It is important to note that there are some decisions that a judge cannot make without hearing oral evidence and examining the demeanor and presentation of those giving it, so these cases are more likely to require a fully attended or hybrid hearing.  Also, there are some cases in which not all parties will agree to a remote hearing.  In these cases, the judge must make the decision as to which manner of hearing should take place.

Cases involving children, vulnerable adults and where parents and/or witnesses need to give evidence are most likely to be held at fully attended or hybrid cases.

Hybrid cases

These are cases in which one or more participants attend the court at which the judge presides, and other participants attend remotely, for example by a cloud-based platform (such as Skype or Microsoft Teams). These hearings have been taking place since May 2020 and are being increasingly used. Sir Andrew says that such hearings are vital where the case is not suitable for a remote hearing, but where a fully attended meeting cannot take place.  Again, the key is that the process is fair.  Many of the cases that have been heard in a hybrid situation to date are children cases, where the judge, the parents and their advocates are in the courtroom, and other participants and their advocates are connected remotely.  However, it is not envisaged that only children cases will be heard in this manner and other cases, such as financial matters, are now being heard this way too.

Hybrid hearings may also be the option where some of the participants are unable to attend remote hearings due to lack of IT equipment, knowledge, or their ability to use it.

Those attending the court will be expected to follow the same rules as for fully attended cases. Remote pre-hearing discussions and email submissions will be encouraged.

Remote hearings

Cases can be heard remotely either by telephone or by video conference.  In “The Road Ahead”, Sir Andrew makes it clear that telephone hearings are most likely suited to short case management or review hearings.  However, they are unlikely to be suitable for hearings where evidence is to be given or the hearing is of substance, in which case video conference is more likely to be suitable.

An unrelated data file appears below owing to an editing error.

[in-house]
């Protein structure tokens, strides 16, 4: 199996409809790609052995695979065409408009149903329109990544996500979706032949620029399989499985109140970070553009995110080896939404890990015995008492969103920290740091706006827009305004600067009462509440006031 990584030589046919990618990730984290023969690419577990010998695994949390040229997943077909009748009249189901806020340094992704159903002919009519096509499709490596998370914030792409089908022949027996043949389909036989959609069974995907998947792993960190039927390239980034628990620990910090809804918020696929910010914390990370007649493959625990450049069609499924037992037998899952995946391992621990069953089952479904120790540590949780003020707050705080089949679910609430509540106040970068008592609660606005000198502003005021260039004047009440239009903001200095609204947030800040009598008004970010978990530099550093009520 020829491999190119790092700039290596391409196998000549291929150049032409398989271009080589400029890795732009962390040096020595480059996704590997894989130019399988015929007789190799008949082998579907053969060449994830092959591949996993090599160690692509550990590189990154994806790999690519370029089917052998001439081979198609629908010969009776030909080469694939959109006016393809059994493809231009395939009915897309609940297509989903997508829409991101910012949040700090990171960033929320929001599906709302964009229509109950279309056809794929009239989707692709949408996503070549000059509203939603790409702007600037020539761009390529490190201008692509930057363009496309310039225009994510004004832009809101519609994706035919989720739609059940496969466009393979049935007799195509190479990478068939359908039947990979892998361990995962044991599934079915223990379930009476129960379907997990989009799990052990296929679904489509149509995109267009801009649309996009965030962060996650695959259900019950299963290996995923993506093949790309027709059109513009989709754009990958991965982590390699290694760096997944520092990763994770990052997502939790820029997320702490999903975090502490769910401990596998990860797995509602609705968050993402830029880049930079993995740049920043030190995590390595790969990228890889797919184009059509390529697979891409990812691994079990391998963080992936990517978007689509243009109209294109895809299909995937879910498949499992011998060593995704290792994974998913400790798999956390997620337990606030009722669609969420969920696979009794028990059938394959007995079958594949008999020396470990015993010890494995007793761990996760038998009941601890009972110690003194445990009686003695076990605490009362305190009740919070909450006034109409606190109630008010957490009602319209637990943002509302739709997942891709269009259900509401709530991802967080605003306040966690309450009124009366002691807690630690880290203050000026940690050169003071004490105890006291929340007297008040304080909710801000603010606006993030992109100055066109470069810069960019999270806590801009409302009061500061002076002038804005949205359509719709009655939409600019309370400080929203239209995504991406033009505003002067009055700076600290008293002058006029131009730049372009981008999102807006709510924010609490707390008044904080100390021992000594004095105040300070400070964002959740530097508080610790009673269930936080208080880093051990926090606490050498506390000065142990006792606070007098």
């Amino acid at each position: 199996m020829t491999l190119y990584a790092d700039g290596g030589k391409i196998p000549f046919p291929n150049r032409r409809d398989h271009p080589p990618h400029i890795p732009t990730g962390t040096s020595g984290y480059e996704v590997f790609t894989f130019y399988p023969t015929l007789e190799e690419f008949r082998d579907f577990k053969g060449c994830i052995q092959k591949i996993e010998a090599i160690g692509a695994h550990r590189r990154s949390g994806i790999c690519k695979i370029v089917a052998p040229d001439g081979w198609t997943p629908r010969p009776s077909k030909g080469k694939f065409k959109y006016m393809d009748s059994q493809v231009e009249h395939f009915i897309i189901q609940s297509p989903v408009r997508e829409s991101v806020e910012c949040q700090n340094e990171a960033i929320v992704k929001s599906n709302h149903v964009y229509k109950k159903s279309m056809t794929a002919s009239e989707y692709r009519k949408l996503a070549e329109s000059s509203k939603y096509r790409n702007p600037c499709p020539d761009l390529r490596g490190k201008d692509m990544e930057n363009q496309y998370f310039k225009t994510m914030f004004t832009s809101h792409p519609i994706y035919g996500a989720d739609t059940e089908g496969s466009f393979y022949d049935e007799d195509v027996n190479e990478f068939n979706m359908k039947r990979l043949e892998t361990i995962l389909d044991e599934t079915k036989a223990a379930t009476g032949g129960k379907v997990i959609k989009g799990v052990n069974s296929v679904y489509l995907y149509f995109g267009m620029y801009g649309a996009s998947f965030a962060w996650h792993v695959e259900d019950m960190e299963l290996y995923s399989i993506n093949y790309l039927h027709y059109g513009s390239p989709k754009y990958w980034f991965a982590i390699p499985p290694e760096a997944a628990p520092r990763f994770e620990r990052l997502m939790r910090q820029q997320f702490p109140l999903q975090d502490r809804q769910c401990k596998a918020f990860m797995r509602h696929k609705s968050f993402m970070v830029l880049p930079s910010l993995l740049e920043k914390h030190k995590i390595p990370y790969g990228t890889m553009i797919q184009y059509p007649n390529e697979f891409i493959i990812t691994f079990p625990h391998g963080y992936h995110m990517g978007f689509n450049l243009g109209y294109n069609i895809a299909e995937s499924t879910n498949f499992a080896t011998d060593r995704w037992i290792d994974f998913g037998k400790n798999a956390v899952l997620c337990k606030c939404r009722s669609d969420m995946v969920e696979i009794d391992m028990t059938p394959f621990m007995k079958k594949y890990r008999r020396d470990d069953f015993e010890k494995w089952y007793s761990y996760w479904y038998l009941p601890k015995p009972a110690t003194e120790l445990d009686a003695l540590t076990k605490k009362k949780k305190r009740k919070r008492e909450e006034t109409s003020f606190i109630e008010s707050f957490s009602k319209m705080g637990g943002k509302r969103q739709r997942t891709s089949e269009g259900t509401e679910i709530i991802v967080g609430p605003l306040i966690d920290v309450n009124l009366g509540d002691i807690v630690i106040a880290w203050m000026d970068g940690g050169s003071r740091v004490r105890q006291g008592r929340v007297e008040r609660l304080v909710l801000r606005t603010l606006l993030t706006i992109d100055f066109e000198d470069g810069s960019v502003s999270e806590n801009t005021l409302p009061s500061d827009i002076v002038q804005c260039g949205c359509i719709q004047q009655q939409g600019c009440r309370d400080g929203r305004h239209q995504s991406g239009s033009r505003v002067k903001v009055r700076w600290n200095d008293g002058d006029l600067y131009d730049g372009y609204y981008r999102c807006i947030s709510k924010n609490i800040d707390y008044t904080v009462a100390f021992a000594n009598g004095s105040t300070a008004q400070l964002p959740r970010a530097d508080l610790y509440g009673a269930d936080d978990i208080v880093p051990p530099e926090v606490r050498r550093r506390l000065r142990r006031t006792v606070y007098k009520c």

In a telephone conference, a judge sits in court and the solicitors and their clients are on the telephone.  The judge leads the call, and the solicitors argue their clients’ cases.  Statements and other documents are filed digitally, as e-bundles, in advance of the hearing.

Video conferences are similar and work well, with the judge leading the hearing and solicitors and clients using a video platform to attend the hearing, in their own office/home where possible.  Judges are encouraged to recommend the use of the Cloud Video Platform (CVP) or Skype for Business for remote hearings, but in his update ‘The Road Ahead 2021), Sir Andrew says that access to technology has improved significantly since the beginning of the first lockdown and video platforms are now supported at all levels by the Family Court.

Courts will generally advise which platform is to be used three days before the hearing, although it can be less.

It is likely that a significant amount of family work will continue to be handled remotely in the near future.  However, Sir Andrew makes it clear that the use of remote and hybrid hearings “must not be at the expense of a fair and just process”.

Going forward, how can Graysons deal with family cases?

We can meet with clients remotely, either by telephone or video call, to discuss family law cases.  We have not been prevented from progressing divorce cases to decree absolute throughout the lockdowns.  We have also had a number of final hearings take place remotely, where the case has been suitable.  Everything can be done remotely.  Documents can be received and collated remotely and sent on to the courts as e-bundles.  We will continue to keep face to face meetings under review and your lawyer will advise you on this when you speak to them.

We have been able to agree arrangements for children remotely, through online/telephone meetings with parties and their representatives.  When a consent order is issued, we can obtain signatures and lodge it with the court.

family courts COVID

Bradie Pell

We can deal with financial negotiations remotely too.  We can obtain property valuations and pension reports, for example, and can meet with experts remotely. We can use an accelerated, paper only system to deal with the first directions appointment (FDA), so there may be no need for you to attend court, at least in the early stages. Her Majesty’s Courts and Tribunals Service (HMCTS) is encouraging financial dispute resolution (FDR) hearings to take place remotely and in private (this is where a solicitor, barrister or retired judge conducts the hearing rather than the court). Your lawyer can advise you on this.

Whatever family law issue you have, contact our family law solicitors now.  They will be able to discuss the matter with you on the telephone and will advise the best way forward.  Subject to the guidelines in place and the safety of you and our staff, we will advise whether that requires your attendance at our office, or whether we can deal with your matter remotely.  Our family law experts can also help if you are worried about an existing case or your potential attendance at court or if you wish to discuss which route your case is likely to take. You can contact our staff on the direct telephone number or email address you already have or those given in their profiles, which you can find here.

Author: Bradie Pell, partner and head of family law.